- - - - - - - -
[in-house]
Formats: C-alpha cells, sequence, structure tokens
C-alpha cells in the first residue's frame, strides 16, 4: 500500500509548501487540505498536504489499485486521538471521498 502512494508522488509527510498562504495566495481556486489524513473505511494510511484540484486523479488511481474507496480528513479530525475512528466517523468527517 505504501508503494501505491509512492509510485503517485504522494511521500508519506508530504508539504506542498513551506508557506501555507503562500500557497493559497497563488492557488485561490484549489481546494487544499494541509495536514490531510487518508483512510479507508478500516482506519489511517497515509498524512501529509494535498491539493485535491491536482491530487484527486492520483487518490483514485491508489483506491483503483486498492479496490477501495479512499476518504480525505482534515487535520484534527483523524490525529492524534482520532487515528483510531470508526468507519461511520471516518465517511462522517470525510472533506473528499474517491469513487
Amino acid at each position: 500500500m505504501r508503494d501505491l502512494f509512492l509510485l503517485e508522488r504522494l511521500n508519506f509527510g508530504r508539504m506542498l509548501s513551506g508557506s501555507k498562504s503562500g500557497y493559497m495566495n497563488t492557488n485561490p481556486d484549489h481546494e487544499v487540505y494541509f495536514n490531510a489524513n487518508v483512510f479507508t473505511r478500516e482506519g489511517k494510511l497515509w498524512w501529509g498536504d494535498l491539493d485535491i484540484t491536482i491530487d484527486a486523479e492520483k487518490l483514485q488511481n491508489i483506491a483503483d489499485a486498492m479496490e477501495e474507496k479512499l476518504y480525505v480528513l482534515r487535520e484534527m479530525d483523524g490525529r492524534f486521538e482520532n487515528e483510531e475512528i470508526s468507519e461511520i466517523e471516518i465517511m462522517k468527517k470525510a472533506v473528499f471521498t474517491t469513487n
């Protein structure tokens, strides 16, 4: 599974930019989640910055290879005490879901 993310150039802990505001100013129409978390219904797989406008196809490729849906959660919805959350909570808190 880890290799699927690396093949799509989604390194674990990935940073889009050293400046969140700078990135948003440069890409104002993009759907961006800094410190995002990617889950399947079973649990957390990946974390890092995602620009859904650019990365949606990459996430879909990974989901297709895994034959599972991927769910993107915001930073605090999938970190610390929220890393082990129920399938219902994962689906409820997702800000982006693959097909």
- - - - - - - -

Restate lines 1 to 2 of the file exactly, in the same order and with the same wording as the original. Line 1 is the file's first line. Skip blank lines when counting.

[in-house]
Formats: C-alpha cells, sequence, structure tokens